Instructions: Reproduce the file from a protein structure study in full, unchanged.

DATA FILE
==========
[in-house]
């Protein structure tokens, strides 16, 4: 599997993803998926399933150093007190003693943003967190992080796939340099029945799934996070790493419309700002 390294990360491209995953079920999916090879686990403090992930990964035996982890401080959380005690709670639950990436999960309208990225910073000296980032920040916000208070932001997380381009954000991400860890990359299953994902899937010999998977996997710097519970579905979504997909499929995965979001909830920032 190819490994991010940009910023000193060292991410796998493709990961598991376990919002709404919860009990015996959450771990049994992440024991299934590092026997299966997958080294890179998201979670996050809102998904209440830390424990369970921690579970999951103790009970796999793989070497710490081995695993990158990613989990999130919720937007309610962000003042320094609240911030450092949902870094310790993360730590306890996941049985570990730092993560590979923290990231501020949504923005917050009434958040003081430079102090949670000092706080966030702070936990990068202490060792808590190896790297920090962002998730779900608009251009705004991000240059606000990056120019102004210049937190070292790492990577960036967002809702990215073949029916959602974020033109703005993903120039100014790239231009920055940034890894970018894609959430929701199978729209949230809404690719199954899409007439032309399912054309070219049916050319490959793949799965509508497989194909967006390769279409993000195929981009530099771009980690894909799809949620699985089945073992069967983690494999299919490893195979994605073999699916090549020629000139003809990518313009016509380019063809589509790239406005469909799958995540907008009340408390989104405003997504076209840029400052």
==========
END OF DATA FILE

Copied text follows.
[in-house]
């Protein structure tokens, strides 16, 4: 599997993803998926399933150093007190003693943003967190992080796939340099029945799934996070790493419309700002 390294990360491209995953079920999916090879686990403090992930990964035996982890401080959380005690709670639950990436999960309208990225910073000296980032920040916000208070932001997380381009954000991400860890990359299953994902899937010999998977996997710097519970579905979504997909499929995965979001909830920032 190819490994991010940009910023000193060292991410796998493709990961598991376990919002709404919860009990015996959450771990049994992440024991299934590092026997299966997958080294890179998201979670996050809102998904209440830390424990369970921690579970999951103790009970796999793989070497710490081995695993990158990613989990999130919720937007309610962000003042320094609240911030450092949902870094310790993360730590306890996941049985570990730092993560590979923290990231501020949504923005917050009434958040003081430079102090949670000092706080966030702070936990990068202490060792808590190896790297920090962002998730779900608009251009705004991000240059606000990056120019102004210049937190070292790492990577960036967002809702990215073949029916959602974020033109703005993903120039100014790239231009920055940034890894970018894609959430929701199978729209949230809404690719199954899409007439032309399912054309070219049916050319490959793949799965509508497989194909967006390769279409993000195929981009530099771009980690894909799809949620699985089945073992069967983690494999299919490893195979994605073999699916090549020629000139003809990518313009016509380019063809589509790239406005469909799958995540907008009340408390989104405003997504076209840029400052």